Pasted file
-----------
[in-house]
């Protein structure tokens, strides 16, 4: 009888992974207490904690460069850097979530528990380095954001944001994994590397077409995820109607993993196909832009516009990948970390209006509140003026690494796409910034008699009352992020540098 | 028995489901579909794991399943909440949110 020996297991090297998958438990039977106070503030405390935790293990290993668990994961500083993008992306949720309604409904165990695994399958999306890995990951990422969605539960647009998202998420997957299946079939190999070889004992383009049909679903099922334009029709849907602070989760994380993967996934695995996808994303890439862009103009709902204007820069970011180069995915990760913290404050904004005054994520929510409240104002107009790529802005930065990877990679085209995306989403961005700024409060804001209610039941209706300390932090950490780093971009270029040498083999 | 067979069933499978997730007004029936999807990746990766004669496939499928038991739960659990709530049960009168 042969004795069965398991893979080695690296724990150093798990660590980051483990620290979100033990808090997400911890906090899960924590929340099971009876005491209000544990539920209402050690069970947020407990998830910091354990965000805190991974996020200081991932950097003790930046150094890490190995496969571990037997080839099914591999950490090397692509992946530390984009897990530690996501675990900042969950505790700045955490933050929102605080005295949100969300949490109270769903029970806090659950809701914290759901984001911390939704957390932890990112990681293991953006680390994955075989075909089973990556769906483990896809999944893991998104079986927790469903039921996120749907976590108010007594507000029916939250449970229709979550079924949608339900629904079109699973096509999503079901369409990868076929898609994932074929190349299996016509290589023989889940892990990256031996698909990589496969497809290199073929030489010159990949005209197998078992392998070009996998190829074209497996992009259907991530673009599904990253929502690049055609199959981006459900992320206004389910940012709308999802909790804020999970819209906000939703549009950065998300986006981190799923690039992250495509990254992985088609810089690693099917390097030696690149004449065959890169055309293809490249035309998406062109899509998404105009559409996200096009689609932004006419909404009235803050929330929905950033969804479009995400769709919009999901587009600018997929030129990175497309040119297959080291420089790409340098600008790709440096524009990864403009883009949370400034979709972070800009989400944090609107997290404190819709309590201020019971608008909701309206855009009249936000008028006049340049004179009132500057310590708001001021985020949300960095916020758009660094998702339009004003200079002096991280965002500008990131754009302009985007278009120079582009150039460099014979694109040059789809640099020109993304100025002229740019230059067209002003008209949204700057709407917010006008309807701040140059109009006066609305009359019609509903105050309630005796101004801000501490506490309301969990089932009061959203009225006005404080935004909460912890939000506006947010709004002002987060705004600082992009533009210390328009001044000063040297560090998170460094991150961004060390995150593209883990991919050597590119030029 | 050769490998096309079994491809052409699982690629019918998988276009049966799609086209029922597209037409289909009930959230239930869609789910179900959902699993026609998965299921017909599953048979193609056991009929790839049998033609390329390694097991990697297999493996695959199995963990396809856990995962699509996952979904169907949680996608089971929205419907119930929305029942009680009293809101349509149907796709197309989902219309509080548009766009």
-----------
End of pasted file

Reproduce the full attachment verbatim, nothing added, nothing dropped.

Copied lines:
[in-house]
């Protein structure tokens, strides 16, 4: 009888992974207490904690460069850097979530528990380095954001944001994994590397077409995820109607993993196909832009516009990948970390209006509140003026690494796409910034008699009352992020540098 | 028995489901579909794991399943909440949110 020996297991090297998958438990039977106070503030405390935790293990290993668990994961500083993008992306949720309604409904165990695994399958999306890995990951990422969605539960647009998202998420997957299946079939190999070889004992383009049909679903099922334009029709849907602070989760994380993967996934695995996808994303890439862009103009709902204007820069970011180069995915990760913290404050904004005054994520929510409240104002107009790529802005930065990877990679085209995306989403961005700024409060804001209610039941209706300390932090950490780093971009270029040498083999 | 067979069933499978997730007004029936999807990746990766004669496939499928038991739960659990709530049960009168 042969004795069965398991893979080695690296724990150093798990660590980051483990620290979100033990808090997400911890906090899960924590929340099971009876005491209000544990539920209402050690069970947020407990998830910091354990965000805190991974996020200081991932950097003790930046150094890490190995496969571990037997080839099914591999950490090397692509992946530390984009897990530690996501675990900042969950505790700045955490933050929102605080005295949100969300949490109270769903029970806090659950809701914290759901984001911390939704957390932890990112990681293991953006680390994955075989075909089973990556769906483990896809999944893991998104079986927790469903039921996120749907976590108010007594507000029916939250449970229709979550079924949608339900629904079109699973096509999503079901369409990868076929898609994932074929190349299996016509290589023989889940892990990256031996698909990589496969497809290199073929030489010159990949005209197998078992392998070009996998190829074209497996992009259907991530673009599904990253929502690049055609199959981006459900992320206004389910940012709308999802909790804020999970819209906000939703549009950065998300986006981190799923690039992250495509990254992985088609810089690693099917390097030696690149004449065959890169055309293809490249035309998406062109899509998404105009559409996200096009689609932004006419909404009235803050929330929905950033969804479009995400769709919009999901587009600018997929030129990175497309040119297959080291420089790409340098600008790709440096524009990864403009883009949370400034979709972070800009989400944090609107997290404190819709309590201020019971608008909701309206855009009249936000008028006049340049004179009132500057310590708001001021985020949300960095916020758009660094998702339009004003200079002096991280965002500008990131754009302009985007278009120079582009150039460099014979694109040059789809640099020109993304100025002229740019230059067209002003008209949204700057709407917010006008309807701040140059109009006066609305009359019609509903105050309630005796101004801000501490506490309301969990089932009061959203009225006005404080935004909460912890939000506006947010709004002002987060705004600082992009533009210390328009001044000063040297560090998170460094991150961004060390995150593209883990991919050597590119030029 | 050769490998096309079994491809052409699982690629019918998988276009049966799609086209029922597209037409289909009930959230239930869609789910179900959902699993026609998965299921017909599953048979193609056991009929790839049998033609390329390694097991990697297999493996695959199995963990396809856990995962699509996952979904169907949680996608089971929205419907119930929305029942009680009293809101349509149907796709197309989902219309509080548009766009």